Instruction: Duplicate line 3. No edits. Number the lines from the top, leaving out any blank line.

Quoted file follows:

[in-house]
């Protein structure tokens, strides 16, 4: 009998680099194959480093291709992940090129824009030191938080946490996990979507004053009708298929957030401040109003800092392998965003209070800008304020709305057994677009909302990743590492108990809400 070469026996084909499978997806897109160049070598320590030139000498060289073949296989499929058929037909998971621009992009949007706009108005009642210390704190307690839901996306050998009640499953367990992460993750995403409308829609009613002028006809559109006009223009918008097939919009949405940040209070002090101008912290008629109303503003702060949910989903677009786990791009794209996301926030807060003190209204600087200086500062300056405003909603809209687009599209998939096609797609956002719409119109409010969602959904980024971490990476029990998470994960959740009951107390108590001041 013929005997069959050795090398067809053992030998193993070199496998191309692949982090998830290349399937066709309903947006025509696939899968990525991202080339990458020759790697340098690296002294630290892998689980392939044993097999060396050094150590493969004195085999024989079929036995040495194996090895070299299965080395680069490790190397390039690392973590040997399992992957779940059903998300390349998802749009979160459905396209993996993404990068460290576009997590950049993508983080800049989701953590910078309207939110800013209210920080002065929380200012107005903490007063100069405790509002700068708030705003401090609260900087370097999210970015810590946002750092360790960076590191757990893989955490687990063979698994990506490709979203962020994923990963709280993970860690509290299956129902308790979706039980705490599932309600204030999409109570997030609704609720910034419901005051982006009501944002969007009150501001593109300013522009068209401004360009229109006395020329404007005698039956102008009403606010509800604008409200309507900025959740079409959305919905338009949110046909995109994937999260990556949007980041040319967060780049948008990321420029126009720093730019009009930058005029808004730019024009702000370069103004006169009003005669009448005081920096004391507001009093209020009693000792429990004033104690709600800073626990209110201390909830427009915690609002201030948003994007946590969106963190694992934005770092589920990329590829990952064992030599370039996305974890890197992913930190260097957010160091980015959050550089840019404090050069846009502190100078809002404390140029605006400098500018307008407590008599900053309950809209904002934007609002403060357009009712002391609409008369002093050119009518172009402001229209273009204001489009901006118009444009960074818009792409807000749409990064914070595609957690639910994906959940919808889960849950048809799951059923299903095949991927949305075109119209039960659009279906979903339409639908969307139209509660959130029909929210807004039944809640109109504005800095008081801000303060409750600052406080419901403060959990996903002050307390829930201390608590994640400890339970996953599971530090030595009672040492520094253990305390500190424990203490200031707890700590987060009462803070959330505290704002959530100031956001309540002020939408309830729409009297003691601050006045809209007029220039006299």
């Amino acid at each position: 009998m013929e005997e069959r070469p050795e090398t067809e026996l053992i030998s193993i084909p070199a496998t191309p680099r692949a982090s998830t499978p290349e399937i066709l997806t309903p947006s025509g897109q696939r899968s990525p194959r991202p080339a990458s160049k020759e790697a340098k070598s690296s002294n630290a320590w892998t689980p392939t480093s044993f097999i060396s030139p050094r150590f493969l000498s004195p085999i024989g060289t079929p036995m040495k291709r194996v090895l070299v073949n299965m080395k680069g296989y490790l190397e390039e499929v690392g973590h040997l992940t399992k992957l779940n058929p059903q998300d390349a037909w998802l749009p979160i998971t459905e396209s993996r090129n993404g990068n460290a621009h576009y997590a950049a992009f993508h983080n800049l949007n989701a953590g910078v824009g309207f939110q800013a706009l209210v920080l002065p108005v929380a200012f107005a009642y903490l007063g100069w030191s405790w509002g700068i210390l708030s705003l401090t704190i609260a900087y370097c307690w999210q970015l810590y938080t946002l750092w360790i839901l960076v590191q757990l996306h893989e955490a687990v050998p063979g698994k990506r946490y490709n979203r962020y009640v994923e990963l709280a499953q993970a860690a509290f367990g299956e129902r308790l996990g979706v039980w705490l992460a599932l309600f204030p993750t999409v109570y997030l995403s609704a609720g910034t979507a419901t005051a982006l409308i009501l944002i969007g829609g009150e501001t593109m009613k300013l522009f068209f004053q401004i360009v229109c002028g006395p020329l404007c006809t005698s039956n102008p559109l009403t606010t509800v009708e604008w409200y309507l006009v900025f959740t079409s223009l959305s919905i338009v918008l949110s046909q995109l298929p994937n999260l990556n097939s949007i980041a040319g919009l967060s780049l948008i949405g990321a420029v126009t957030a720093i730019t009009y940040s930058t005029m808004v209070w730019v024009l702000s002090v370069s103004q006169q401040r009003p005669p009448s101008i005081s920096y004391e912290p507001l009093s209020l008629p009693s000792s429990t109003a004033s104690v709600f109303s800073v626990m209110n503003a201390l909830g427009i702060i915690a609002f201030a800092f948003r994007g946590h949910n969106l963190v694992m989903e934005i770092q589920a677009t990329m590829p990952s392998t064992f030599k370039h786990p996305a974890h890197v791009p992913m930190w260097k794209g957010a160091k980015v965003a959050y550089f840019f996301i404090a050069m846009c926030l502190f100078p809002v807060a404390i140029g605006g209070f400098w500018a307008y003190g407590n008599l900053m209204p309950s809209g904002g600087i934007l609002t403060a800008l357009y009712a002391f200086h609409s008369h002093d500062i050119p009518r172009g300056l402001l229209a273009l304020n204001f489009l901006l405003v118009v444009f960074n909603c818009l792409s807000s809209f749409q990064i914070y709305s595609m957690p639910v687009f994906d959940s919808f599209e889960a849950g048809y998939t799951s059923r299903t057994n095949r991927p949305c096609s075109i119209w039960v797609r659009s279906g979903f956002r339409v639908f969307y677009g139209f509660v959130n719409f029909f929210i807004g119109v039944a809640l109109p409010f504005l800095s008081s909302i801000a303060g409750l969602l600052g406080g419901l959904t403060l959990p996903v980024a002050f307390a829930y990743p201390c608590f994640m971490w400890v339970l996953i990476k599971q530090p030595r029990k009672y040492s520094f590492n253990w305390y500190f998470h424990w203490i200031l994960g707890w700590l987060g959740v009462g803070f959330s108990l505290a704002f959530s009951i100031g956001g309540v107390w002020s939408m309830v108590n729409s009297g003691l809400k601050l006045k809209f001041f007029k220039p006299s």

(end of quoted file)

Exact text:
């Amino acid at each position: 009998m013929e005997e069959r070469p050795e090398t067809e026996l053992i030998s193993i084909p070199a496998t191309p680099r692949a982090s998830t499978p290349e399937i066709l997806t309903p947006s025509g897109q696939r899968s990525p194959r991202p080339a990458s160049k020759e790697a340098k070598s690296s002294n630290a320590w892998t689980p392939t480093s044993f097999i060396s030139p050094r150590f493969l000498s004195p085999i024989g060289t079929p036995m040495k291709r194996v090895l070299v073949n299965m080395k680069g296989y490790l190397e390039e499929v690392g973590h040997l992940t399992k992957l779940n058929p059903q998300d390349a037909w998802l749009p979160i998971t459905e396209s993996r090129n993404g990068n460290a621009h576009y997590a950049a992009f993508h983080n800049l949007n989701a953590g910078v824009g309207f939110q800013a706009l209210v920080l002065p108005v929380a200012f107005a009642y903490l007063g100069w030191s405790w509002g700068i210390l708030s705003l401090t704190i609260a900087y370097c307690w999210q970015l810590y938080t946002l750092w360790i839901l960076v590191q757990l996306h893989e955490a687990v050998p063979g698994k990506r946490y490709n979203r962020y009640v994923e990963l709280a499953q993970a860690a509290f367990g299956e129902r308790l996990g979706v039980w705490l992460a599932l309600f204030p993750t999409v109570y997030l995403s609704a609720g910034t979507a419901t005051a982006l409308i009501l944002i969007g829609g009150e501001t593109m009613k300013l522009f068209f004053q401004i360009v229109c002028g006395p020329l404007c006809t005698s039956n102008p559109l009403t606010t509800v009708e604008w409200y309507l006009v900025f959740t079409s223009l959305s919905i338009v918008l949110s046909q995109l298929p994937n999260l990556n097939s949007i980041a040319g919009l967060s780049l948008i949405g990321a420029v126009t957030a720093i730019t009009y940040s930058t005029m808004v209070w730019v024009l702000s002090v370069s103004q006169q401040r009003p005669p009448s101008i005081s920096y004391e912290p507001l009093s209020l008629p009693s000792s429990t109003a004033s104690v709600f109303s800073v626990m209110n503003a201390l909830g427009i702060i915690a609002f201030a800092f948003r994007g946590h949910n969106l963190v694992m989903e934005i770092q589920a677009t990329m590829p990952s392998t064992f030599k370039h786990p996305a974890h890197v791009p992913m930190w260097k794209g957010a160091k980015v965003a959050y550089f840019f996301i404090a050069m846009c926030l502190f100078p809002v807060a404390i140029g605006g209070f400098w500018a307008y003190g407590n008599l900053m209204p309950s809209g904002g600087i934007l609002t403060a800008l357009y009712a002391f200086h609409s008369h002093d500062i050119p009518r172009g300056l402001l229209a273009l304020n204001f489009l901006l405003v118009v444009f960074n909603c818009l792409s807000s809209f749409q990064i914070y709305s595609m957690p639910v687009f994906d959940s919808f599209e889960a849950g048809y998939t799951s059923r299903t057994n095949r991927p949305c096609s075109i119209w039960v797609r659009s279906g979903f956002r339409v639908f969307y677009g139209f509660v959130n719409f029909f929210i807004g119109v039944a809640l109109p409010f504005l800095s008081s909302i801000a303060g409750l969602l600052g406080g419901l959904t403060l959990p996903v980024a002050f307390a829930y990743p201390c608590f994640m971490w400890v339970l996953i990476k599971q530090p030595r029990k009672y040492s520094f590492n253990w305390y500190f998470h424990w203490i200031l994960g707890w700590l987060g959740v009462g803070f959330s108990l505290a704002f959530s009951i100031g956001g309540v107390w002020s939408m309830v108590n729409s009297g003691l809400k601050l006045k809209f001041f007029k220039p006299s």